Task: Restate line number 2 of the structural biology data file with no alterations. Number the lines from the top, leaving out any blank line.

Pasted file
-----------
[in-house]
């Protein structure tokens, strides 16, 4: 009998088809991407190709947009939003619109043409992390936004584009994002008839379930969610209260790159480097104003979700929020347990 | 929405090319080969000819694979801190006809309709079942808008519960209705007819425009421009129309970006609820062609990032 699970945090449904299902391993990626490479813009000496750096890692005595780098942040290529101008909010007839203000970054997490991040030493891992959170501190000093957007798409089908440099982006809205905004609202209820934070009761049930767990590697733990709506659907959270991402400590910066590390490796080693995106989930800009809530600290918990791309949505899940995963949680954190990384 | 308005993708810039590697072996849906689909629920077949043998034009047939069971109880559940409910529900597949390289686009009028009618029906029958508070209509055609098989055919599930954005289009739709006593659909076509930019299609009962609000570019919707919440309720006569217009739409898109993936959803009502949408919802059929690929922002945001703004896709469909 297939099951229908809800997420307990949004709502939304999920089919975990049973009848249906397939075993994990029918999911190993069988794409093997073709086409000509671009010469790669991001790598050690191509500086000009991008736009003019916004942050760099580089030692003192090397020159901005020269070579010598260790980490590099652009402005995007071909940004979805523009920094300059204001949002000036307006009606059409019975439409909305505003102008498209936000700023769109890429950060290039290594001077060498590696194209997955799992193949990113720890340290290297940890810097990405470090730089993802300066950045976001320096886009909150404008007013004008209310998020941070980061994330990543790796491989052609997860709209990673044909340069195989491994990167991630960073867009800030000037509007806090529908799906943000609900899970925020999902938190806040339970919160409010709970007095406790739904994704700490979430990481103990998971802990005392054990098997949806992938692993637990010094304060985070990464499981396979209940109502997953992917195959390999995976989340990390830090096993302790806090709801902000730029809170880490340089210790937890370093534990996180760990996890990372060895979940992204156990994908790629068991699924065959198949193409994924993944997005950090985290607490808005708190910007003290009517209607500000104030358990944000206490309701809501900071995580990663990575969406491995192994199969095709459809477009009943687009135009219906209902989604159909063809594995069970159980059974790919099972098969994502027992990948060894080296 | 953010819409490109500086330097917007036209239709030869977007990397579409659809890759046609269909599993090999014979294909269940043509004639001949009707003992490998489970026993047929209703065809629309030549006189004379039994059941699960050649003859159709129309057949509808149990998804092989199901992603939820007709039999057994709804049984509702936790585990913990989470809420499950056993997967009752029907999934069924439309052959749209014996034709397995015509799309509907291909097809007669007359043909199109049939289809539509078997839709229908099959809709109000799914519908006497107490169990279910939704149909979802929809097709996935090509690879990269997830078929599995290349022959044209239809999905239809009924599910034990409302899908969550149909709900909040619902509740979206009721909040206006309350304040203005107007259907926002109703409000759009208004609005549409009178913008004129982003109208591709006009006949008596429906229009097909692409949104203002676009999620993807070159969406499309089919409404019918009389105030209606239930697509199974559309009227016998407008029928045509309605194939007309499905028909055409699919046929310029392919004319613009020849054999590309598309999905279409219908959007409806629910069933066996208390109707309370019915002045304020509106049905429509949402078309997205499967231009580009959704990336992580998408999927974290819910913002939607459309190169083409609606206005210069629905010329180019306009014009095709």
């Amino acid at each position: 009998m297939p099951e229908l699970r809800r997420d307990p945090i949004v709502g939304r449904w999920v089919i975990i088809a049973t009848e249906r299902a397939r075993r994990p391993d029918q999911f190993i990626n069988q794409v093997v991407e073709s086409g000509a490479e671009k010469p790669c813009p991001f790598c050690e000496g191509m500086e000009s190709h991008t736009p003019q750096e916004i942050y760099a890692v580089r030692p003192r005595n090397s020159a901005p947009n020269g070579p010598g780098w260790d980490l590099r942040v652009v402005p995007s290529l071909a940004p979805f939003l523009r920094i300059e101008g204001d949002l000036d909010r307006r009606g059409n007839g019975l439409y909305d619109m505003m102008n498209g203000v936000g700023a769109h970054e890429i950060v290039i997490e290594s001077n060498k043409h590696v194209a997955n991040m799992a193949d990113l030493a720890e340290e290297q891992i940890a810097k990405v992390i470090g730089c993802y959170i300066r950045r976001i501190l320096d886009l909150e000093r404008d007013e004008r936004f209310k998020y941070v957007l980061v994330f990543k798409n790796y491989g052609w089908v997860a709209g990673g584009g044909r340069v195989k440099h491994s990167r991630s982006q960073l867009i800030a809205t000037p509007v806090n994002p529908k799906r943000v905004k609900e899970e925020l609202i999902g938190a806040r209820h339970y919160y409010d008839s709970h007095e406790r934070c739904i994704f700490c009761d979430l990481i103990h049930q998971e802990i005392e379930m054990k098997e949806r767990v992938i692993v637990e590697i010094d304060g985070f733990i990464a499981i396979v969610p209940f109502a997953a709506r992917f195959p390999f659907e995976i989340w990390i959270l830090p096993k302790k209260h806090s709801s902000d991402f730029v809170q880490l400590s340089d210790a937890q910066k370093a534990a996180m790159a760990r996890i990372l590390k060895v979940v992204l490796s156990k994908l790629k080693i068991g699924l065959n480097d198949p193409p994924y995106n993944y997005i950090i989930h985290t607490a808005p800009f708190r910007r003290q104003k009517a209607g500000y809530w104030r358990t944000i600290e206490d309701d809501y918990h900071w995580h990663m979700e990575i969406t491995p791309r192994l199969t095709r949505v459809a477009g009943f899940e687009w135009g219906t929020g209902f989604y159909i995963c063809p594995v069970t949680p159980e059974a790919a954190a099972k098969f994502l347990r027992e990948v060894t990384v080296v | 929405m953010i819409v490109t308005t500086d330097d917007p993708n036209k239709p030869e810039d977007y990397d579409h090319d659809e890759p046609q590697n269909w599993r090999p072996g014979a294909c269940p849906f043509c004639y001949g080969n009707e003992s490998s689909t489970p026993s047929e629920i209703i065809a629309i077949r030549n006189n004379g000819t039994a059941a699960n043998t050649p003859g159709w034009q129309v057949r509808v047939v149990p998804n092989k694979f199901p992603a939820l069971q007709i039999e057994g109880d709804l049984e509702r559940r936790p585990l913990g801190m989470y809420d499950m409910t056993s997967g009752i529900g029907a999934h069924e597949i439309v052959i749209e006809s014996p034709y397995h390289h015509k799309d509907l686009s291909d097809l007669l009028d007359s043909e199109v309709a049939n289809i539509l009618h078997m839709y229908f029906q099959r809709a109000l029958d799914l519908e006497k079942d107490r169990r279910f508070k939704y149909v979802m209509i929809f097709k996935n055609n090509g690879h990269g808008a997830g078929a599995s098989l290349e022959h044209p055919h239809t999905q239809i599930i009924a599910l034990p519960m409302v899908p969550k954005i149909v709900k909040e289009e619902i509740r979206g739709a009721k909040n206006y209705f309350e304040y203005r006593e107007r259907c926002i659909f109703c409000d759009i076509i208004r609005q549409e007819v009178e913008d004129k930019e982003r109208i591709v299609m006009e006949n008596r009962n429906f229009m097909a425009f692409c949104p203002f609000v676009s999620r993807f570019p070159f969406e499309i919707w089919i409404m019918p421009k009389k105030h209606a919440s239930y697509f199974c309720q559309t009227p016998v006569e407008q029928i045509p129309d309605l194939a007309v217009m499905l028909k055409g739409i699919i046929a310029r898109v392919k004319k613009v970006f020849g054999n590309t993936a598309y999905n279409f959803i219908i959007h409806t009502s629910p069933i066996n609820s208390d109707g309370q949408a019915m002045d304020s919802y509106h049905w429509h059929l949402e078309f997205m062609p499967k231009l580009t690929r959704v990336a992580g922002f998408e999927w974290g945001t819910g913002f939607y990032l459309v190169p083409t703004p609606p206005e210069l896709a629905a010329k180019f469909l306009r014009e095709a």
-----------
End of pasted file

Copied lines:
């Protein structure tokens, strides 16, 4: 009998088809991407190709947009939003619109043409992390936004584009994002008839379930969610209260790159480097104003979700929020347990 | 929405090319080969000819694979801190006809309709079942808008519960209705007819425009421009129309970006609820062609990032 699970945090449904299902391993990626490479813009000496750096890692005595780098942040290529101008909010007839203000970054997490991040030493891992959170501190000093957007798409089908440099982006809205905004609202209820934070009761049930767990590697733990709506659907959270991402400590910066590390490796080693995106989930800009809530600290918990791309949505899940995963949680954190990384 | 308005993708810039590697072996849906689909629920077949043998034009047939069971109880559940409910529900597949390289686009009028009618029906029958508070209509055609098989055919599930954005289009739709006593659909076509930019299609009962609000570019919707919440309720006569217009739409898109993936959803009502949408919802059929690929922002945001703004896709469909 297939099951229908809800997420307990949004709502939304999920089919975990049973009848249906397939075993994990029918999911190993069988794409093997073709086409000509671009010469790669991001790598050690191509500086000009991008736009003019916004942050760099580089030692003192090397020159901005020269070579010598260790980490590099652009402005995007071909940004979805523009920094300059204001949002000036307006009606059409019975439409909305505003102008498209936000700023769109890429950060290039290594001077060498590696194209997955799992193949990113720890340290290297940890810097990405470090730089993802300066950045976001320096886009909150404008007013004008209310998020941070980061994330990543790796491989052609997860709209990673044909340069195989491994990167991630960073867009800030000037509007806090529908799906943000609900899970925020999902938190806040339970919160409010709970007095406790739904994704700490979430990481103990998971802990005392054990098997949806992938692993637990010094304060985070990464499981396979209940109502997953992917195959390999995976989340990390830090096993302790806090709801902000730029809170880490340089210790937890370093534990996180760990996890990372060895979940992204156990994908790629068991699924065959198949193409994924993944997005950090985290607490808005708190910007003290009517209607500000104030358990944000206490309701809501900071995580990663990575969406491995192994199969095709459809477009009943687009135009219906209902989604159909063809594995069970159980059974790919099972098969994502027992990948060894080296 | 953010819409490109500086330097917007036209239709030869977007990397579409659809890759046609269909599993090999014979294909269940043509004639001949009707003992490998489970026993047929209703065809629309030549006189004379039994059941699960050649003859159709129309057949509808149990998804092989199901992603939820007709039999057994709804049984509702936790585990913990989470809420499950056993997967009752029907999934069924439309052959749209014996034709397995015509799309509907291909097809007669007359043909199109049939289809539509078997839709229908099959809709109000799914519908006497107490169990279910939704149909979802929809097709996935090509690879990269997830078929599995290349022959044209239809999905239809009924599910034990409302899908969550149909709900909040619902509740979206009721909040206006309350304040203005107007259907926002109703409000759009208004609005549409009178913008004129982003109208591709006009006949008596429906229009097909692409949104203002676009999620993807070159969406499309089919409404019918009389105030209606239930697509199974559309009227016998407008029928045509309605194939007309499905028909055409699919046929310029392919004319613009020849054999590309598309999905279409219908959007409806629910069933066996208390109707309370019915002045304020509106049905429509949402078309997205499967231009580009959704990336992580998408999927974290819910913002939607459309190169083409609606206005210069629905010329180019306009014009095709």